DoubleLine's Gundlach: avoid Deutsche Bank securities for now
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Jeffrey Gundlach, Chief Executive Officer, DoubleLine Capital LP., speaks at the Sohn Investment Conference in New York City, U.S. May 4, 2016. REUTERS/Brendan McDermid
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By Jennifer Ablan
NEW YORK (Reuters) - Jeffrey Gundlach, chief executive of DoubleLine Capital, said on Thursday that investors should tread carefully when trading Deutsche Bank AG
Earlier on Thursday, the bank's U.S.-traded shares hit a record low.
"I would just stay away. It's un-analyzable," Gundlach told Reuters by phone about Deutsche Bank shares and debt. "It's too binary. The market is going to push down Deutsche Bank until there is some recognition of support. They will get assistance, if need be."
Gundlach, who oversees more than $100 billion at Los Angeles-based DoubleLine, said investors who are betting against shares in Deutsche Bank might find it futile.
"One day, Deutsche Bank shares will go up 40 percent. And it will be the day the government bails them out. That jump will happen in a minute," Gundlach said. "It is about an event which is completely out of your control."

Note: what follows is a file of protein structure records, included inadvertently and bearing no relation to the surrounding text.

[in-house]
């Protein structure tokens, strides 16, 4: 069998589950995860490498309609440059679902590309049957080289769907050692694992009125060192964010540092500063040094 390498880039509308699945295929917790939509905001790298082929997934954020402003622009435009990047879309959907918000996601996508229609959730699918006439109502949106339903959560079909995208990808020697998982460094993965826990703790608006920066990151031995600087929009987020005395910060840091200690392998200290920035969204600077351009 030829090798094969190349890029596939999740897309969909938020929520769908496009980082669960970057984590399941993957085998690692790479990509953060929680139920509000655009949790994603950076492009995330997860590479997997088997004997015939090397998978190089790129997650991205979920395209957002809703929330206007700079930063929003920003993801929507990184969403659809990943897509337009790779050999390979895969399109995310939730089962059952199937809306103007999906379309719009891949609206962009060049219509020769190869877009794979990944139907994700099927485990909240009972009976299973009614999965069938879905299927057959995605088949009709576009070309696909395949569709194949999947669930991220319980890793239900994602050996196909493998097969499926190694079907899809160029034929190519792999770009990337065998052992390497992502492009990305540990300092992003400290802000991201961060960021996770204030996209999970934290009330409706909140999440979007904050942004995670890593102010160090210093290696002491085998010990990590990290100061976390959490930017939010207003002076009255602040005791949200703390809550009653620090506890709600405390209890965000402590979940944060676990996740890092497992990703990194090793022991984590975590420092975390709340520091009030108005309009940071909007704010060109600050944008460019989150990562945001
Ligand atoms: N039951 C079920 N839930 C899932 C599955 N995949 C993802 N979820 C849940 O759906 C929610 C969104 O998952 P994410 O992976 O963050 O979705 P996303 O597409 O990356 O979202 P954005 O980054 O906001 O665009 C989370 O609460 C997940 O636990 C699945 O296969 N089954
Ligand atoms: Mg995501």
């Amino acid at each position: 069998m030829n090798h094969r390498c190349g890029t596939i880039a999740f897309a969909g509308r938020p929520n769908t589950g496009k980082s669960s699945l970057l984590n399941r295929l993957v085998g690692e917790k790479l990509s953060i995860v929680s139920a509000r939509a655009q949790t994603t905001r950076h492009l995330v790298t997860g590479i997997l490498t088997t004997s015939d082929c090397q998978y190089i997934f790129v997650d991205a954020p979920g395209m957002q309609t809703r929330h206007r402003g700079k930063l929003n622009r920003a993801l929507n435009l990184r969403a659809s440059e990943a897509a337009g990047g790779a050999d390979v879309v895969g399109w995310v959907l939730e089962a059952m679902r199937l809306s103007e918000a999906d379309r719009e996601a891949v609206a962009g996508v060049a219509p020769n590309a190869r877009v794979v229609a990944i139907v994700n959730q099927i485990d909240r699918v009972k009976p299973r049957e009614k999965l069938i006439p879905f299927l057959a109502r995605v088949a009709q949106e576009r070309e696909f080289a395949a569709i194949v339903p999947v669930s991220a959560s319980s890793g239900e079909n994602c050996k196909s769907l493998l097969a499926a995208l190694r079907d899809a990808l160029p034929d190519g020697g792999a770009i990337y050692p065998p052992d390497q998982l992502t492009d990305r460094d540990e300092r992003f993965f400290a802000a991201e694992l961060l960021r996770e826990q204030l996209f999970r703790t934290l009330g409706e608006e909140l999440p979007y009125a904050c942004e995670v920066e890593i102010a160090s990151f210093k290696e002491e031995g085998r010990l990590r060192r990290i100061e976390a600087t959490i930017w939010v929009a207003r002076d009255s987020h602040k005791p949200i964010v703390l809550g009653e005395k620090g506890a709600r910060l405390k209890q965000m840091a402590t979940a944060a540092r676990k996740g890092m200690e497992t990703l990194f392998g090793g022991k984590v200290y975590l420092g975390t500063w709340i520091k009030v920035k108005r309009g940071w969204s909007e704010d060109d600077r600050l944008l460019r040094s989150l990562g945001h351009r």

Concerns over the stability of Germany's largest bank pushed its U.S-listed shares down as much as 9.1 percent to a record low of $11.185. Daily volume was also at a record, with more than 43 million shares changing hands.
The latest fall came after Bloomberg reported that a number of funds that clear derivatives trades with Deutsche had withdrawn some excess cash and adjusted positions held at the lender because of its problems.
Gundlach, known on Wall Street as the "Bond King," said financials and banks have been poor relative performers all year.
"Something has been hurting the banks," he said. "It is not a coincidence that increased regulation and bizarre monetary policies have coincided with relatively poor performance from the banking sector. They have been very poor relative performers, particularly for the last five quarters at the onset of negative interest rate policies."
Gundlach said investors should continue to stay defensive. About recent market weakness, Gundlach said: "It doesn’t feel like it's over."
In July, Gundlach told Reuters said stock investors had entered a “world of uber complacency,” as the S&P 500 had been hitting fresh record highs almost daily.
“The artist Christopher Wool has a word painting, 'Sell the house, sell the car, sell the kids.' That’s exactly how I feel – sell everything. Nothing here looks good,” Gundlach said.
The Dow Jones Industrials Average closed down on Thursday by more than 195 points, or 1.07 percent, while the S&P 500 closed down by over 20 points, or 0.93 percent.
(Reporting by Jennifer Ablan; Editing by Alan Crosby and Meredith Mazzilli)
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